Thursday, December 29, 2011

Governor Curtin Comes to Town

Pennsylvania Governor Andrew Curtin traveled to Washington at the end of December 1861.  The main purpose of Curtin's visit was to discuss his state's military preparedness, including "the best means of defending Pennsylvania from a foreign enemy." (Phila. Press, Dec. 27, 1861.)  The trip would also afford Curtin the opportunity to visit the Pennsylvania Reserves, who had recently captured national attention for their victory over Jeb Stuart at Dranesville.

The governor, a loyal supporter of President Lincoln, immediately attracted attention in the nation's capital.  At Willard's on Pennsylvania Avenue, two or three Pennsylvania regimental bands serenaded the governor.  Curtin "was then called out, and addressed the audience, referring to the part Pennsylvania [had] taken in the war."  The governor extolled the state's "patriotism and faithfulness to the Union" in providing such a "large number of troops. . . all in very fine condition"  (Phila. Press, Dec. 30, 1861.)  The governor "manifested the greatest enthusiasm in the success of the troops" at Dranesville, and assured the Pennsylvania regiments present at the hotel of "his desire to secure to them every comfort in his power."  (Phila. Press, Dec. 30, 1861.)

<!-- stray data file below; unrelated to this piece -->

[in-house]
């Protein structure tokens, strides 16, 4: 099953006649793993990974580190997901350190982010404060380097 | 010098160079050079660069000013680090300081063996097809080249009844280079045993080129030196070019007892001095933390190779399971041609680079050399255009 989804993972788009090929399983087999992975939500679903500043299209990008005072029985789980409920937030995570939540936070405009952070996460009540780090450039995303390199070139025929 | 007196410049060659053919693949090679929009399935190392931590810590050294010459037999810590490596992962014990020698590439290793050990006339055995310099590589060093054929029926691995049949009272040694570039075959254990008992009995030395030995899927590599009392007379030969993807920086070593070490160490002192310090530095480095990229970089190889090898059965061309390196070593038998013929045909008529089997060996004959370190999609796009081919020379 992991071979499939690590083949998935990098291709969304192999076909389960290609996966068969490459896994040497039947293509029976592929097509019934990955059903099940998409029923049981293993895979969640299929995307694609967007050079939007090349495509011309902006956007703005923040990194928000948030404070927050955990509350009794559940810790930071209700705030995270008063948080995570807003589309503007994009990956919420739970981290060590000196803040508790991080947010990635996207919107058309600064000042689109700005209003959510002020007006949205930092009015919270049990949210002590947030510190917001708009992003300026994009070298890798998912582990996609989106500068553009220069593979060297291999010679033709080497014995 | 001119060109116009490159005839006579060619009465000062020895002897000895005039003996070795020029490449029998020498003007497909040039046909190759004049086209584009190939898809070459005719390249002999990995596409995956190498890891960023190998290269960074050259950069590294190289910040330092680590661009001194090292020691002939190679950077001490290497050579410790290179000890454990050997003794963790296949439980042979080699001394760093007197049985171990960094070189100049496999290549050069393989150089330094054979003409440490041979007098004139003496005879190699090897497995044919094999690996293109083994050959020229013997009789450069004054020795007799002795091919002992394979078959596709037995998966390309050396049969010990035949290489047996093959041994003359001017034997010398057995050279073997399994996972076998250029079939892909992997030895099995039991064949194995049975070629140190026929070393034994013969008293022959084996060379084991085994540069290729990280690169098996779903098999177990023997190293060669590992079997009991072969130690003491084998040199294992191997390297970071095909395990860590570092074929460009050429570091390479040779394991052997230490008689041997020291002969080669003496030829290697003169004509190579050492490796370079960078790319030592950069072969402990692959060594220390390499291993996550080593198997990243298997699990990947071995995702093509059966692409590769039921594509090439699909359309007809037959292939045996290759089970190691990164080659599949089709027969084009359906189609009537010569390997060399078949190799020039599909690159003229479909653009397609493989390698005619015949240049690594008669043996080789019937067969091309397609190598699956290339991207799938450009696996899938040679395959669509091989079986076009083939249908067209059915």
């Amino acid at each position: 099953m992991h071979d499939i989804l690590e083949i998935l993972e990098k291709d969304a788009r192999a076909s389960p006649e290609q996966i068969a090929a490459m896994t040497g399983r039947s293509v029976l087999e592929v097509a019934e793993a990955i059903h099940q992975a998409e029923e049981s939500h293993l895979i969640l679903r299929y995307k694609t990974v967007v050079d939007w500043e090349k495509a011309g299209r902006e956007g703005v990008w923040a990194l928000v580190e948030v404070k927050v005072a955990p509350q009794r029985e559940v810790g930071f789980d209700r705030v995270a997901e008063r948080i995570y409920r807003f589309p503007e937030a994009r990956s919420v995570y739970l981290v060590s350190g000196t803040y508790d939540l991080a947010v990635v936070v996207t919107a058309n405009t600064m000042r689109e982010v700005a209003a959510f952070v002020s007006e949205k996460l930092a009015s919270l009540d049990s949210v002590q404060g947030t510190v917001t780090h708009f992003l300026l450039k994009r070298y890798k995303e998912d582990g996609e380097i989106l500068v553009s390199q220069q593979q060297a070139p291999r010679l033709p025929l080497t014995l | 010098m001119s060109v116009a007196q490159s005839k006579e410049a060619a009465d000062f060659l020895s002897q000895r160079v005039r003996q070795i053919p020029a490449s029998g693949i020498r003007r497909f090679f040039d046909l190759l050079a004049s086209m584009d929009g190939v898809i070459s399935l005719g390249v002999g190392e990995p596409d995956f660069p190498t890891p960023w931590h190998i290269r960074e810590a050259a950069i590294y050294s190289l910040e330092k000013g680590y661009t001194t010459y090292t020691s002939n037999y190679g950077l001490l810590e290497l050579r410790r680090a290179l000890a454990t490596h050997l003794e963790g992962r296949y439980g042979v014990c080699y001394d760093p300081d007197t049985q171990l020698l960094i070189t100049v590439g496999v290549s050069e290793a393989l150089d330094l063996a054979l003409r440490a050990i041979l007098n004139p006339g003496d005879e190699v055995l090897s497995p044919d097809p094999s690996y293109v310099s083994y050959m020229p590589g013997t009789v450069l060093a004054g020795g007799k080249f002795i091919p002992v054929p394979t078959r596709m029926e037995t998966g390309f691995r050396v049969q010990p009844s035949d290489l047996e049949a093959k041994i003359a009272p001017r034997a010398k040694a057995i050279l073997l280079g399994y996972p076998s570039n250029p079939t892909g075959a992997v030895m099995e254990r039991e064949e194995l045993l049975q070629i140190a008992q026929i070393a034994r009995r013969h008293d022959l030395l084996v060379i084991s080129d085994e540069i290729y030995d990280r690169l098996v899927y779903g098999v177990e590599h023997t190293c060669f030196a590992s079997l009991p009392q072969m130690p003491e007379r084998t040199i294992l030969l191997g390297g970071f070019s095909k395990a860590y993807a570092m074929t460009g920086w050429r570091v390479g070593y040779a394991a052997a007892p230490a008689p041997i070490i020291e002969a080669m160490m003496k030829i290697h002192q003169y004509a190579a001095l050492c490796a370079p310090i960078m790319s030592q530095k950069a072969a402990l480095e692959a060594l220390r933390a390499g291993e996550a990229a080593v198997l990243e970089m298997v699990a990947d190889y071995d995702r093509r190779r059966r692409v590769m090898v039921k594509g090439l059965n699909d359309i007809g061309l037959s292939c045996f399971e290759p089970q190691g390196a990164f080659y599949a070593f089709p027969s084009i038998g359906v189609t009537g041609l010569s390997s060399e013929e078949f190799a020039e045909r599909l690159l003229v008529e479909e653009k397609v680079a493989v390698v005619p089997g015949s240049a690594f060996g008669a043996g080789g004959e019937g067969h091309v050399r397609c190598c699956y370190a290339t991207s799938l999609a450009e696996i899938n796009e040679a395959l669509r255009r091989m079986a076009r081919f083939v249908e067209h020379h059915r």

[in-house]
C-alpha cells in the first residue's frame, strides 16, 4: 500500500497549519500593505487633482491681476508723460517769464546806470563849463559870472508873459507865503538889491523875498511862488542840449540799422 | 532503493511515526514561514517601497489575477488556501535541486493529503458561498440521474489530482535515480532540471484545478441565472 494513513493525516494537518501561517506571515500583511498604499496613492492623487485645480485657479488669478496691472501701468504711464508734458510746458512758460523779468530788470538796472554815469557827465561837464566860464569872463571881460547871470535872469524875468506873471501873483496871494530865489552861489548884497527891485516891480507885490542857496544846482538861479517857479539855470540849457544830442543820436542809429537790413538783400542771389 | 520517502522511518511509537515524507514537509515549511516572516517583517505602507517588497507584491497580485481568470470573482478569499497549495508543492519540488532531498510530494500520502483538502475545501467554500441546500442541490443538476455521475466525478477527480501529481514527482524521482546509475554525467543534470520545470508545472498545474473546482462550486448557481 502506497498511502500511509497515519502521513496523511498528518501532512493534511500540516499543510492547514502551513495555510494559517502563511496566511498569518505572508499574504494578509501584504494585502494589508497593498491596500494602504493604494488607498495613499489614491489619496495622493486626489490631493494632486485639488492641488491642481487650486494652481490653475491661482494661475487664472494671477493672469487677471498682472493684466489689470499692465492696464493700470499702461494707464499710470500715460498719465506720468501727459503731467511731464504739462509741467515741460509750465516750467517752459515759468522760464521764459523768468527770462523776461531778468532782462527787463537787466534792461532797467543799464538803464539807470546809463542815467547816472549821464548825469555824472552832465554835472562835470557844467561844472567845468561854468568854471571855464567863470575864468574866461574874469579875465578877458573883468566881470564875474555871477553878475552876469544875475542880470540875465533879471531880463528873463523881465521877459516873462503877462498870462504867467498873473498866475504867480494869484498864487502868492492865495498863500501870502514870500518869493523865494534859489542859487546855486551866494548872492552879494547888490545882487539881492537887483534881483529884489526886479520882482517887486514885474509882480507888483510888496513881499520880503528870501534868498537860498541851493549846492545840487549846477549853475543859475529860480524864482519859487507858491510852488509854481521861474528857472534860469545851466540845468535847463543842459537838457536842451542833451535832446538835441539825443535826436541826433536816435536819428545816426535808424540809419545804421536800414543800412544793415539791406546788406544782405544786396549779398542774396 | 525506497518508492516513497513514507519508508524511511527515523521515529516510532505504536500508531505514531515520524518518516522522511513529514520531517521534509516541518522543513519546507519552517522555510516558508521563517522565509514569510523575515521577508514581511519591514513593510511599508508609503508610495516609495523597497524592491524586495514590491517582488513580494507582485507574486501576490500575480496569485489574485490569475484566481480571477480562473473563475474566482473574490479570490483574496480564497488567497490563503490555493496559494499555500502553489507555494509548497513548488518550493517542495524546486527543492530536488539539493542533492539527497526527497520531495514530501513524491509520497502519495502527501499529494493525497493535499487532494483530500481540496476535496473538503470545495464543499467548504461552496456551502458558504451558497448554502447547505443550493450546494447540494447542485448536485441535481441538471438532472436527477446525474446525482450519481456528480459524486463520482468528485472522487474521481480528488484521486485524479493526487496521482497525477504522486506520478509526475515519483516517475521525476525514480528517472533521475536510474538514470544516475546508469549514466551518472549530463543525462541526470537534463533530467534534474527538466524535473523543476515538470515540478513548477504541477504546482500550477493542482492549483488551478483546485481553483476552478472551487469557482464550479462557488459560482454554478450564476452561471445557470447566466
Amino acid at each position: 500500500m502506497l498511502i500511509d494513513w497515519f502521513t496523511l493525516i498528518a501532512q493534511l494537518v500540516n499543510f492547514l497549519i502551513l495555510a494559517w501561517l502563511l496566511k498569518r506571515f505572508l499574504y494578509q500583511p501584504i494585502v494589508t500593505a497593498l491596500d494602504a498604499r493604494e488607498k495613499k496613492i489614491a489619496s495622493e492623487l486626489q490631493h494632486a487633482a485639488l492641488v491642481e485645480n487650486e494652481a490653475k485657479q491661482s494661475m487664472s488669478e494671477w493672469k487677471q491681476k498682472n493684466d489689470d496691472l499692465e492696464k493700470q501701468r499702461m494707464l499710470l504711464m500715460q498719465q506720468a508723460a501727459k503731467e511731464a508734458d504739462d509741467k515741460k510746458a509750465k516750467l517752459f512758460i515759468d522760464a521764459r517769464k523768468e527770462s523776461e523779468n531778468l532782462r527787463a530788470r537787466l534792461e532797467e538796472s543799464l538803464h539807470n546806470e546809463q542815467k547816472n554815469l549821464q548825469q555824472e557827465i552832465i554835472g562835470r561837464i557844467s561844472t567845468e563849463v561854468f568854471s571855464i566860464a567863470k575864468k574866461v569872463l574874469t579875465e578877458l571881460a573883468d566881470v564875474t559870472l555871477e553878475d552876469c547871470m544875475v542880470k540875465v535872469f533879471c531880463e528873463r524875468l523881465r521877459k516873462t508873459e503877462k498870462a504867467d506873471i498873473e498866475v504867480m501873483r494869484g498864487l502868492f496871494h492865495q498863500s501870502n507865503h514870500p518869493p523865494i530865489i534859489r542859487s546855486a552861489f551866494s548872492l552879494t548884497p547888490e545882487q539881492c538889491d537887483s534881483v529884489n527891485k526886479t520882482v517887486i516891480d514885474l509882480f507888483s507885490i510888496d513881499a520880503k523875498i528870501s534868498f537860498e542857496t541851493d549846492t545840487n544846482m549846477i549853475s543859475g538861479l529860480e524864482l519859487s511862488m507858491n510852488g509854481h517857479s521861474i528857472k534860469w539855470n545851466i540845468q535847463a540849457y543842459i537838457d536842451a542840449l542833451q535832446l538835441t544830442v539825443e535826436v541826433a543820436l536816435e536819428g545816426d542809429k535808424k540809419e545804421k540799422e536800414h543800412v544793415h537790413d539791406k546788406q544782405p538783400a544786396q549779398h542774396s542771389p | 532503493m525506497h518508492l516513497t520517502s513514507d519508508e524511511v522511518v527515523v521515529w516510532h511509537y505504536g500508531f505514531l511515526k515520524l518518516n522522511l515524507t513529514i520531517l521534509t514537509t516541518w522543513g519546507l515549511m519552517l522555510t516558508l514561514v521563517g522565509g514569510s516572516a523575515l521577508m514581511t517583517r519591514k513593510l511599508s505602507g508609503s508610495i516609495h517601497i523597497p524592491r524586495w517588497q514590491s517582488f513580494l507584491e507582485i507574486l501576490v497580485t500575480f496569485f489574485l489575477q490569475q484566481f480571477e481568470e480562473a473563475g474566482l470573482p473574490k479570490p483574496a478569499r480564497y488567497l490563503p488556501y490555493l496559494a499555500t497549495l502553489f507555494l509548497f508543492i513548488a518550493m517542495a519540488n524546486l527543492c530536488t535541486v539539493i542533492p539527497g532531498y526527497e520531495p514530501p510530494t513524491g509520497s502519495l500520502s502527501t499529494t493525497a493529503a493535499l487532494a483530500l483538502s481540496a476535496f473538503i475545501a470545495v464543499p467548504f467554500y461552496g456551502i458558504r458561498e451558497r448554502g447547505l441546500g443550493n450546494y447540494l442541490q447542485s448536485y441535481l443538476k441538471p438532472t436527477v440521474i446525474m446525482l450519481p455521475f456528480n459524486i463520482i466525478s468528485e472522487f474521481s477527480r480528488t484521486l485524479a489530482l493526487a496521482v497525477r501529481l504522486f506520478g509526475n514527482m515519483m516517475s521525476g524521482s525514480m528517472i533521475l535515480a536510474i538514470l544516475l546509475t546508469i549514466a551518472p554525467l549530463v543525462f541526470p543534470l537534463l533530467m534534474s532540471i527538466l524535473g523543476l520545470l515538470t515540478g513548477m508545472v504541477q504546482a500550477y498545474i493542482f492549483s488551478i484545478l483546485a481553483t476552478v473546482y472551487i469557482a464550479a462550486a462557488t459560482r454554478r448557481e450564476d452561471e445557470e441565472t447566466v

Gov. Andrew Curtin of Pennsylvania (courtesy of Wikipedia)
On Sunday, December 29, Curtin crossed the Potomac to visit the Pennsylvania Reserves at Camp Pierpont in Langley.  It was a "delightful" winter day.  (Phila. Press, Dec. 30, 1861.)  The governor must surely have felt a sense of pride as he moved among the troops.  After all, Curtin was instrumental in the establishment of the Reserves in the days following Ft. Sumter, and their win at Dranesville had helped to boost morale on the Northern home front. 

The division hospitals were the governor's first stop.  There Curtin "spoke a kind word to each of the soldiers wounded" at Dranesville.  (Phila. Press, Dec. 30, 1861.)  The governor then rode to a hill outside of Langley, where he reviewed the entire division, accompanied  by his political rival and fellow Pennsylvanian, Secretary of War Simon Cameron.  Gen. George B. McClellan, commander of the Army of the Potomac, was still recovering from a very severe illness back in Washington and was not present.

The Press reported that the Reserves were caught unaware of Curtin's visit and only received notice of the review at noon.  However, by 1 p.m, the entire division formed on the review ground and was ready to parade before the dignitaries.  According to the Press, the Reserves "performed the various evolutions with the precision and regularity of veterans. . . .  Their recent victory at Dranesville [had] inspired them with new courage and unbounded confidence in their officers."  (Phila. Press, Dec. 30, 1861.)